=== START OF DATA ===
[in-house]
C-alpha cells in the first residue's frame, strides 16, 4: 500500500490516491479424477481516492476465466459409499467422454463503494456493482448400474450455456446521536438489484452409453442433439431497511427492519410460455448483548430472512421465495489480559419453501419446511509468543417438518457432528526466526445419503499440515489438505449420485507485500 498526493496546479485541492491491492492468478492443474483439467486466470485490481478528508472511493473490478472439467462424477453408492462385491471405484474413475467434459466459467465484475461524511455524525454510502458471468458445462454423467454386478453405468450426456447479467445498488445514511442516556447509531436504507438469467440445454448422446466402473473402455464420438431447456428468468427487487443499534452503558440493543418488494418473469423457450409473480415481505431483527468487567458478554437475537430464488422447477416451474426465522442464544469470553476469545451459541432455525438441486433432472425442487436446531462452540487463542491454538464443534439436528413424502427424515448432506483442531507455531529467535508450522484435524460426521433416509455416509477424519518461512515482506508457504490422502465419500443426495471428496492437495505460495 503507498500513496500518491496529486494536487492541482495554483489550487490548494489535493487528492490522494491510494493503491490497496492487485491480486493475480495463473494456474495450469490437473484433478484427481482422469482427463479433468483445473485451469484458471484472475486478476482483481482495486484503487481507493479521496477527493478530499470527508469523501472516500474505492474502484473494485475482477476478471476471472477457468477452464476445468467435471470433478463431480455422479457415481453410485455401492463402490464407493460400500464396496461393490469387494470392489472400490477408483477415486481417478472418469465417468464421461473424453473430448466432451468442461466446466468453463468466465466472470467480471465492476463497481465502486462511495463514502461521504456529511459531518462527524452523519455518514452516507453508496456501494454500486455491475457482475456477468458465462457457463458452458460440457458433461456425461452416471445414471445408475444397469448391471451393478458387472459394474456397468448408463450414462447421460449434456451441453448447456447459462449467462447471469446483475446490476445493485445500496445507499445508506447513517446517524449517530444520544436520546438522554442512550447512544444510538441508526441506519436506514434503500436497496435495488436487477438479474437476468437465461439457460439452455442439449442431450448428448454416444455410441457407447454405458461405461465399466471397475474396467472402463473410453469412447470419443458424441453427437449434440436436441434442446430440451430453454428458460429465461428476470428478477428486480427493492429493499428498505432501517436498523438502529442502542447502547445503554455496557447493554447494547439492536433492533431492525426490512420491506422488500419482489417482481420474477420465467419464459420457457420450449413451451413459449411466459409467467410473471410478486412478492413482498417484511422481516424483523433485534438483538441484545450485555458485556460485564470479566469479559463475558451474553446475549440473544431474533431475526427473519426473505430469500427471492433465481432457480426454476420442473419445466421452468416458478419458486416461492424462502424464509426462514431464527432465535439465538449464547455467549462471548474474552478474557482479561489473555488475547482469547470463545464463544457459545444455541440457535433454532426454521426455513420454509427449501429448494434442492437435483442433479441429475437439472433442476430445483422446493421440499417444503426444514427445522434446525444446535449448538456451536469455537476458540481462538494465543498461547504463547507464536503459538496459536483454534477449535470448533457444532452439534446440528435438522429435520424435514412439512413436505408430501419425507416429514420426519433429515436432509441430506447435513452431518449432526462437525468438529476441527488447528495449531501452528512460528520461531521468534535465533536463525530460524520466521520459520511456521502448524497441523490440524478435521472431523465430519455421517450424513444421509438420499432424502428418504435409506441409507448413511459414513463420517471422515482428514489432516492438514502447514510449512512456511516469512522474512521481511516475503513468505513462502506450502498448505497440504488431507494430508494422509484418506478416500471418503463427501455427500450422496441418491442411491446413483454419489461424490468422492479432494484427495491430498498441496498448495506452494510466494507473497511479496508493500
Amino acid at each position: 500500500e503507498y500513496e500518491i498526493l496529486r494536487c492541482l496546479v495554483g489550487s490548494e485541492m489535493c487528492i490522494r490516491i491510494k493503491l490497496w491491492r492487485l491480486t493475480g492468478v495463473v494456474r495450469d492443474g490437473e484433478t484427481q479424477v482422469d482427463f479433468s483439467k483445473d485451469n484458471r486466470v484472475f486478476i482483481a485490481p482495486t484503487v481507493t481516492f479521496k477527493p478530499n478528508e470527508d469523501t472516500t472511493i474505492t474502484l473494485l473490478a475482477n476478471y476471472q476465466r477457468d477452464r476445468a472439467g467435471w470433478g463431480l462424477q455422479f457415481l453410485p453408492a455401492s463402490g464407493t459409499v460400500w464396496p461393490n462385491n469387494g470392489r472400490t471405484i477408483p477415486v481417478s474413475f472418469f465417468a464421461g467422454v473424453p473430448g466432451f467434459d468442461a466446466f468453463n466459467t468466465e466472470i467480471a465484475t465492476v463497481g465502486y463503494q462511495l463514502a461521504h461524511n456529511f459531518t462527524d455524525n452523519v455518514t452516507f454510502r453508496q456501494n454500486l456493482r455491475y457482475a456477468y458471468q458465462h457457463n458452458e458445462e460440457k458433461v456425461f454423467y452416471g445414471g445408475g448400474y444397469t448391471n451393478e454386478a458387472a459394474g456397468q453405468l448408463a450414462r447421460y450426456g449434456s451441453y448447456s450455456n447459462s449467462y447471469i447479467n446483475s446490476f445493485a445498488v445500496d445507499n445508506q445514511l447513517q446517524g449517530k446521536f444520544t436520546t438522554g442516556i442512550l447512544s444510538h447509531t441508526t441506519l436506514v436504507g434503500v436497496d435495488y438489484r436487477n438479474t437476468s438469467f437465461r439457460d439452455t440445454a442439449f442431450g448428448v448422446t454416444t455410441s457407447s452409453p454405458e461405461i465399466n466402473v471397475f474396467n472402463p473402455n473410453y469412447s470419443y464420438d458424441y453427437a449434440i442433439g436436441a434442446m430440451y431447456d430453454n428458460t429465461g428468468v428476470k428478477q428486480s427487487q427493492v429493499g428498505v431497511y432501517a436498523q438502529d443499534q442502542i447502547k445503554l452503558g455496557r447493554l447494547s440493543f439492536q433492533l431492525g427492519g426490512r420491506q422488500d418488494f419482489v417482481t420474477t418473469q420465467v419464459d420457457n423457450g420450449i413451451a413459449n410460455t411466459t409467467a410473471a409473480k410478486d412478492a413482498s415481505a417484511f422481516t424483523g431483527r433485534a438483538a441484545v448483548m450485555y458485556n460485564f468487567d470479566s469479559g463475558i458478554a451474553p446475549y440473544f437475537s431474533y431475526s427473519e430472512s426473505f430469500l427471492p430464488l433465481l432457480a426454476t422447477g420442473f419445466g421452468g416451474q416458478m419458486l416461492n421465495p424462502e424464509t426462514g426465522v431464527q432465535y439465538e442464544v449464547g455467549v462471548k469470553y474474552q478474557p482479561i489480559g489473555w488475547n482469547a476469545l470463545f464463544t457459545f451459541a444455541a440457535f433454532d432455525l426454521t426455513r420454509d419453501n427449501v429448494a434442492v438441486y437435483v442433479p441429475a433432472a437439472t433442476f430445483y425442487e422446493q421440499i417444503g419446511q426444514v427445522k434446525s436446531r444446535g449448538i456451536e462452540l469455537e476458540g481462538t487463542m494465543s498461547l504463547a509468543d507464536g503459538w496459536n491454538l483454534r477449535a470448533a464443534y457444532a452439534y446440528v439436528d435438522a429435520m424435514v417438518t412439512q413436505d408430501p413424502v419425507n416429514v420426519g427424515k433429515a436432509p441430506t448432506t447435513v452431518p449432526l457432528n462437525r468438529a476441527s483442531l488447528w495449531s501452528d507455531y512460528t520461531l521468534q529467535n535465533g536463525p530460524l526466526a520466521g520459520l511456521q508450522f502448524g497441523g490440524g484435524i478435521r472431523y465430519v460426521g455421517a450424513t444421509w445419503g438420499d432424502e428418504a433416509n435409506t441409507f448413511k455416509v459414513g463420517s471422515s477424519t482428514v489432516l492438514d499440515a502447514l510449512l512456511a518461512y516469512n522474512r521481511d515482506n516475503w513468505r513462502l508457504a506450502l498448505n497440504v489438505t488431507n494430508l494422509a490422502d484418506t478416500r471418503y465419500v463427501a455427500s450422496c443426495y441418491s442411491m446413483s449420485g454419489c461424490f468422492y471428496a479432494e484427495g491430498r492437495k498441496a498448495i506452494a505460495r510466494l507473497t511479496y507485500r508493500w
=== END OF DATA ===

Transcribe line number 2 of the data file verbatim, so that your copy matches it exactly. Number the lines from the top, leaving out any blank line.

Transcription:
C-alpha cells in the first residue's frame, strides 16, 4: 500500500490516491479424477481516492476465466459409499467422454463503494456493482448400474450455456446521536438489484452409453442433439431497511427492519410460455448483548430472512421465495489480559419453501419446511509468543417438518457432528526466526445419503499440515489438505449420485507485500 498526493496546479485541492491491492492468478492443474483439467486466470485490481478528508472511493473490478472439467462424477453408492462385491471405484474413475467434459466459467465484475461524511455524525454510502458471468458445462454423467454386478453405468450426456447479467445498488445514511442516556447509531436504507438469467440445454448422446466402473473402455464420438431447456428468468427487487443499534452503558440493543418488494418473469423457450409473480415481505431483527468487567458478554437475537430464488422447477416451474426465522442464544469470553476469545451459541432455525438441486433432472425442487436446531462452540487463542491454538464443534439436528413424502427424515448432506483442531507455531529467535508450522484435524460426521433416509455416509477424519518461512515482506508457504490422502465419500443426495471428496492437495505460495 503507498500513496500518491496529486494536487492541482495554483489550487490548494489535493487528492490522494491510494493503491490497496492487485491480486493475480495463473494456474495450469490437473484433478484427481482422469482427463479433468483445473485451469484458471484472475486478476482483481482495486484503487481507493479521496477527493478530499470527508469523501472516500474505492474502484473494485475482477476478471476471472477457468477452464476445468467435471470433478463431480455422479457415481453410485455401492463402490464407493460400500464396496461393490469387494470392489472400490477408483477415486481417478472418469465417468464421461473424453473430448466432451468442461466446466468453463468466465466472470467480471465492476463497481465502486462511495463514502461521504456529511459531518462527524452523519455518514452516507453508496456501494454500486455491475457482475456477468458465462457457463458452458460440457458433461456425461452416471445414471445408475444397469448391471451393478458387472459394474456397468448408463450414462447421460449434456451441453448447456447459462449467462447471469446483475446490476445493485445500496445507499445508506447513517446517524449517530444520544436520546438522554442512550447512544444510538441508526441506519436506514434503500436497496435495488436487477438479474437476468437465461439457460439452455442439449442431450448428448454416444455410441457407447454405458461405461465399466471397475474396467472402463473410453469412447470419443458424441453427437449434440436436441434442446430440451430453454428458460429465461428476470428478477428486480427493492429493499428498505432501517436498523438502529442502542447502547445503554455496557447493554447494547439492536433492533431492525426490512420491506422488500419482489417482481420474477420465467419464459420457457420450449413451451413459449411466459409467467410473471410478486412478492413482498417484511422481516424483523433485534438483538441484545450485555458485556460485564470479566469479559463475558451474553446475549440473544431474533431475526427473519426473505430469500427471492433465481432457480426454476420442473419445466421452468416458478419458486416461492424462502424464509426462514431464527432465535439465538449464547455467549462471548474474552478474557482479561489473555488475547482469547470463545464463544457459545444455541440457535433454532426454521426455513420454509427449501429448494434442492437435483442433479441429475437439472433442476430445483422446493421440499417444503426444514427445522434446525444446535449448538456451536469455537476458540481462538494465543498461547504463547507464536503459538496459536483454534477449535470448533457444532452439534446440528435438522429435520424435514412439512413436505408430501419425507416429514420426519433429515436432509441430506447435513452431518449432526462437525468438529476441527488447528495449531501452528512460528520461531521468534535465533536463525530460524520466521520459520511456521502448524497441523490440524478435521472431523465430519455421517450424513444421509438420499432424502428418504435409506441409507448413511459414513463420517471422515482428514489432516492438514502447514510449512512456511516469512522474512521481511516475503513468505513462502506450502498448505497440504488431507494430508494422509484418506478416500471418503463427501455427500450422496441418491442411491446413483454419489461424490468422492479432494484427495491430498498441496498448495506452494510466494507473497511479496508493500